Wolverine Data MVP
When you're talking about the little-known Wolverine Data MVP, you can't avoid talking about size. Available in 60GB ($400), 100GB ($500), and 120GB ($600) capacities, the MVP 9000 series offers more memory than most MP3 players on the market. Like an iPod, it plays video, audio, and image files from an internal hard drive and has a high-quality full-color display. Unlike an iPod, the MVP incorporates a multiformat memory-card reader and comes with a generous assortment of accessories, including a wireless remote control, a power adapter, and a carrying case with integrated speaker. Those features, combined with overall decent performance, make the MVP an OK contender for some users, but we wish it weren't so bulky. Physically speaking, it must be the biggest MP3 player in the world. Its lack of DRM support also seems to us like a glaring oversight at this stage of the game. Measuring 5.04 by 3.01 by 1.18 inches and decked out in a coat of glossy red, the bulky Wolverine Data MVP is reminiscent of a brick with an LCD. It's larger than an iPod in all dimensions and more than twice as thick, though its 2.5-inch-diagonal color LCD is the same size as an iPod's. Despite weighing 10 ounces, it looks like it would fare well in a hard fall, but we didn't want to tempt fate. Its fire-engine-red color and black side panels help give the device a playful but not high-end appearance. It's like a prop from the eighties.
A four-way keypad located on the MVP's front panel allows intuitive navigation of menu levels, file lists, and other features. An Escape button takes you back to the previous device mode, while the Menu button accesses various features, including playlists, the six available EQ presets (there's no user-programmable EQ), repeat one/all, and shuffle. A rocker switch on the left side of the device lets you zoom still images and adjust the volume.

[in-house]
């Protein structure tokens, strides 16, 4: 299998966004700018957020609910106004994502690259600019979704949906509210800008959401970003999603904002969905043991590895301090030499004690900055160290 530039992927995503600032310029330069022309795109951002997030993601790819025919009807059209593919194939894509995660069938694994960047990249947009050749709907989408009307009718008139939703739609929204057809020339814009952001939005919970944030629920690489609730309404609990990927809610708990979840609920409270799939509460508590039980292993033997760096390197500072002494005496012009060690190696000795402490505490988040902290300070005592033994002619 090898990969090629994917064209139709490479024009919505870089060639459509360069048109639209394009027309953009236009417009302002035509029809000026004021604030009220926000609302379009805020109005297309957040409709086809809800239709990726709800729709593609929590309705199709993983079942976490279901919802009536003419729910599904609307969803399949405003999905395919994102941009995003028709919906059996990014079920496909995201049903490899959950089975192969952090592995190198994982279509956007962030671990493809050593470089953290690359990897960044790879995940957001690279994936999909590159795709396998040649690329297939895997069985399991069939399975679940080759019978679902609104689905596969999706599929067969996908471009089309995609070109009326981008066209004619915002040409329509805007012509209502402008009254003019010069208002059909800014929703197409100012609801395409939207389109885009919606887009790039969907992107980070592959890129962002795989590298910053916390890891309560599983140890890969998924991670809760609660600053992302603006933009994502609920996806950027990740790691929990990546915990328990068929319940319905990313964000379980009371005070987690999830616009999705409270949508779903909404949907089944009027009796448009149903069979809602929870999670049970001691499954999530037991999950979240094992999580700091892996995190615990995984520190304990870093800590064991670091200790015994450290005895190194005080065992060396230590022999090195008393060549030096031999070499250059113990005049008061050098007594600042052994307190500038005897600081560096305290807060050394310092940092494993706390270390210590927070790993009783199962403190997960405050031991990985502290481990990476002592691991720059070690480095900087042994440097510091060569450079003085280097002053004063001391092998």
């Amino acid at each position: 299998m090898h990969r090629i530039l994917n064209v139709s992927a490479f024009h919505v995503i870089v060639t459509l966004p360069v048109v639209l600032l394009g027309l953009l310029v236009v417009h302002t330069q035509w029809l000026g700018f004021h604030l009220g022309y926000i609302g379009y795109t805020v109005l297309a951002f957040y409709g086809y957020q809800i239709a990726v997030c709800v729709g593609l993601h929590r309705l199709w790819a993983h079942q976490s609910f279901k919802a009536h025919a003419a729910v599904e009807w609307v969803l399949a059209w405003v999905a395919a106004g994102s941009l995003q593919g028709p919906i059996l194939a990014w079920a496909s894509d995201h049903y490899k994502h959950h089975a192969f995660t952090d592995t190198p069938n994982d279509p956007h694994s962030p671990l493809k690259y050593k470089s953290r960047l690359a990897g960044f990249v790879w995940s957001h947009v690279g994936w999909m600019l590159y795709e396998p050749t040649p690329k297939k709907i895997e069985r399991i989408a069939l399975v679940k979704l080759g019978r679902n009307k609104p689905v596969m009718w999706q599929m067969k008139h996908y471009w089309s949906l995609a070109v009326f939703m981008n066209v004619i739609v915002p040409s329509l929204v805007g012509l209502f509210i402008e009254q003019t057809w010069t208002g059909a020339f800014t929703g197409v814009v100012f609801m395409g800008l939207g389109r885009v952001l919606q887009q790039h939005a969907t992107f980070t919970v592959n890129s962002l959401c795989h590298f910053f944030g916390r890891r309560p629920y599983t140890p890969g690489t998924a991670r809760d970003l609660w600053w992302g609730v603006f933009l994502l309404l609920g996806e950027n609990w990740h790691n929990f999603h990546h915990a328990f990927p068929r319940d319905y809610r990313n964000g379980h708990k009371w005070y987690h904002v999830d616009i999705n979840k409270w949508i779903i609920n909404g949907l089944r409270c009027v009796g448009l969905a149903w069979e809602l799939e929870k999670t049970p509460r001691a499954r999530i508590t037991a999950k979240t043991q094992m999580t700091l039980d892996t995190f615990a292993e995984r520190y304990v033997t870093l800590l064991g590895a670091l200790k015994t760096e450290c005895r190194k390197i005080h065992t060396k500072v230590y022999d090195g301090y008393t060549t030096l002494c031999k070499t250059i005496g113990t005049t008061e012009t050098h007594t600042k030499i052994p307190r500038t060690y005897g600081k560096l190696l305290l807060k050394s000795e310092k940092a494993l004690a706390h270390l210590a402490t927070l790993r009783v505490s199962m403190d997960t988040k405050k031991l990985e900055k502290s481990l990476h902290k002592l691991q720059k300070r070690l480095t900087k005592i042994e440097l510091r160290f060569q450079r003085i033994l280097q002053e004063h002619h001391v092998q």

Among the MVP's main-menu options are music, picture, and video icons that you select to drill down into the respective categories. In terms of interface design, the MVP's only significant drawback is that it doesn't filter by ID3 tags. As a result, you have to navigate music using the filenames and the directories under which files are stored on the unit. In other words, you can't browse music by categories such as artist, album, and genre. You can, however, arrange the music folders to your liking.
The MVP's connectivity includes a high-speed USB 2.0 port, a power-adapter jack, and three multiformat memory-card slots. Minijack video and audio outputs allow you to play the unit through your home-theater system, for instance. A minijack audio input for line-in recording rounds out the MVP's connectivity. The unit also has a built-in microphone for voice recording.
In the box, Wolverine includes a small, basic remote control with 10 blister-type buttons. Although you're unlikely to use the remote for portable applications, it's good to have if you connect the MVP to your home-theater system. The company also supplies a black hard-shell carrying case with a built-in speaker that's powered by two AAAs.Supported audio-file formats include MP3, unprotected WMA, unprotected AAC, and WAV. The Wolverine Data MVP also supports M3U playlists transferred from your computer and has an add-to-queue-type on-the-go playlist function. The absence of support for DRM-protected files will put off Internet-music-service users. In the video realm, the MVP plays MPEG-1 files at 352x288-pixel resolution and 30 frames per second (fps), as well as MPEG-4 and DivX 5.x/6.x files at either 720x480-pixel resolution and 25fps or 640x480-pixel resolution and 30fps. Unfortunately, MPEG-2 and WMV files aren't supported.